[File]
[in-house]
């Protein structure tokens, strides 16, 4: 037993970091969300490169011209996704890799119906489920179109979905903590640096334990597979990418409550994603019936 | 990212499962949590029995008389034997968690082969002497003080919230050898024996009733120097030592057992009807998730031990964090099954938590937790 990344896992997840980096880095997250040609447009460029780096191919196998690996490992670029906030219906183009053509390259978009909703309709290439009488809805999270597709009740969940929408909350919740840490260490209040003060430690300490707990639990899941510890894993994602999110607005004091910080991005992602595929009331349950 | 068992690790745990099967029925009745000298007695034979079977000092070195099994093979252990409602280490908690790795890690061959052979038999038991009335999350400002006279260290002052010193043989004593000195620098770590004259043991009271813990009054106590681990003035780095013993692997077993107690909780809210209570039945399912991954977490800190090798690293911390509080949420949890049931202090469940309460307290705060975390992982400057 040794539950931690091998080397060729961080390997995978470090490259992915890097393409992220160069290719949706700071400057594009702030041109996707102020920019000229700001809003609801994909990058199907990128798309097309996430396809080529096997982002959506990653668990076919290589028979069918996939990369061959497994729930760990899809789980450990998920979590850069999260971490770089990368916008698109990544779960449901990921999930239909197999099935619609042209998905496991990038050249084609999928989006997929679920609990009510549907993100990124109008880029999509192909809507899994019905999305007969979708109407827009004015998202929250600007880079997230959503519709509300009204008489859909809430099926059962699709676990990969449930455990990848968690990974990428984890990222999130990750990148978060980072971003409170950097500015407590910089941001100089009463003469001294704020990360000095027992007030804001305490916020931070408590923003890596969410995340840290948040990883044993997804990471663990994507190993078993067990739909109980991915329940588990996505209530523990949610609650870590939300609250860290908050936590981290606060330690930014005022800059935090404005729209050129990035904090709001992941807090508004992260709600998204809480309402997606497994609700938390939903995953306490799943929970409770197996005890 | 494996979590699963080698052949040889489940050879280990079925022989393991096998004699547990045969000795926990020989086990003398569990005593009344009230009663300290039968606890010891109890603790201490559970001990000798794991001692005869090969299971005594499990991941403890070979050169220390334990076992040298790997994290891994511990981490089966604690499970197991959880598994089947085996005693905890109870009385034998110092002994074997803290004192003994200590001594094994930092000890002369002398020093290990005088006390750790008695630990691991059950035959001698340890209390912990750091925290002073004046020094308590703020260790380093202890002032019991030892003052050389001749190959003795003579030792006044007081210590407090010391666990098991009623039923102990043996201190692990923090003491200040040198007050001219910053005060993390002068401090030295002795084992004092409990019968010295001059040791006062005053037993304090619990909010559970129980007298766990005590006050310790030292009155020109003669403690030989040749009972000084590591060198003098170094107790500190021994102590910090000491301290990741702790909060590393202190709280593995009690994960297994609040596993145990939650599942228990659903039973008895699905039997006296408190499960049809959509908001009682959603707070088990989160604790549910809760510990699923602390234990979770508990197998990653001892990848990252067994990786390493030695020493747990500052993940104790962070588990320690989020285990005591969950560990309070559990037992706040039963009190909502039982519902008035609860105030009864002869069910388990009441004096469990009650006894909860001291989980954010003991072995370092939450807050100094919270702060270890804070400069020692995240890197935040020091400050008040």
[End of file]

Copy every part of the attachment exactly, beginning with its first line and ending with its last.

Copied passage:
[in-house]
């Protein structure tokens, strides 16, 4: 037993970091969300490169011209996704890799119906489920179109979905903590640096334990597979990418409550994603019936 | 990212499962949590029995008389034997968690082969002497003080919230050898024996009733120097030592057992009807998730031990964090099954938590937790 990344896992997840980096880095997250040609447009460029780096191919196998690996490992670029906030219906183009053509390259978009909703309709290439009488809805999270597709009740969940929408909350919740840490260490209040003060430690300490707990639990899941510890894993994602999110607005004091910080991005992602595929009331349950 | 068992690790745990099967029925009745000298007695034979079977000092070195099994093979252990409602280490908690790795890690061959052979038999038991009335999350400002006279260290002052010193043989004593000195620098770590004259043991009271813990009054106590681990003035780095013993692997077993107690909780809210209570039945399912991954977490800190090798690293911390509080949420949890049931202090469940309460307290705060975390992982400057 040794539950931690091998080397060729961080390997995978470090490259992915890097393409992220160069290719949706700071400057594009702030041109996707102020920019000229700001809003609801994909990058199907990128798309097309996430396809080529096997982002959506990653668990076919290589028979069918996939990369061959497994729930760990899809789980450990998920979590850069999260971490770089990368916008698109990544779960449901990921999930239909197999099935619609042209998905496991990038050249084609999928989006997929679920609990009510549907993100990124109008880029999509192909809507899994019905999305007969979708109407827009004015998202929250600007880079997230959503519709509300009204008489859909809430099926059962699709676990990969449930455990990848968690990974990428984890990222999130990750990148978060980072971003409170950097500015407590910089941001100089009463003469001294704020990360000095027992007030804001305490916020931070408590923003890596969410995340840290948040990883044993997804990471663990994507190993078993067990739909109980991915329940588990996505209530523990949610609650870590939300609250860290908050936590981290606060330690930014005022800059935090404005729209050129990035904090709001992941807090508004992260709600998204809480309402997606497994609700938390939903995953306490799943929970409770197996005890 | 494996979590699963080698052949040889489940050879280990079925022989393991096998004699547990045969000795926990020989086990003398569990005593009344009230009663300290039968606890010891109890603790201490559970001990000798794991001692005869090969299971005594499990991941403890070979050169220390334990076992040298790997994290891994511990981490089966604690499970197991959880598994089947085996005693905890109870009385034998110092002994074997803290004192003994200590001594094994930092000890002369002398020093290990005088006390750790008695630990691991059950035959001698340890209390912990750091925290002073004046020094308590703020260790380093202890002032019991030892003052050389001749190959003795003579030792006044007081210590407090010391666990098991009623039923102990043996201190692990923090003491200040040198007050001219910053005060993390002068401090030295002795084992004092409990019968010295001059040791006062005053037993304090619990909010559970129980007298766990005590006050310790030292009155020109003669403690030989040749009972000084590591060198003098170094107790500190021994102590910090000491301290990741702790909060590393202190709280593995009690994960297994609040596993145990939650599942228990659903039973008895699905039997006296408190499960049809959509908001009682959603707070088990989160604790549910809760510990699923602390234990979770508990197998990653001892990848990252067994990786390493030695020493747990500052993940104790962070588990320690989020285990005591969950560990309070559990037992706040039963009190909502039982519902008035609860105030009864002869069910388990009441004096469990009650006894909860001291989980954010003991072995370092939450807050100094919270702060270890804070400069020692995240890197935040020091400050008040």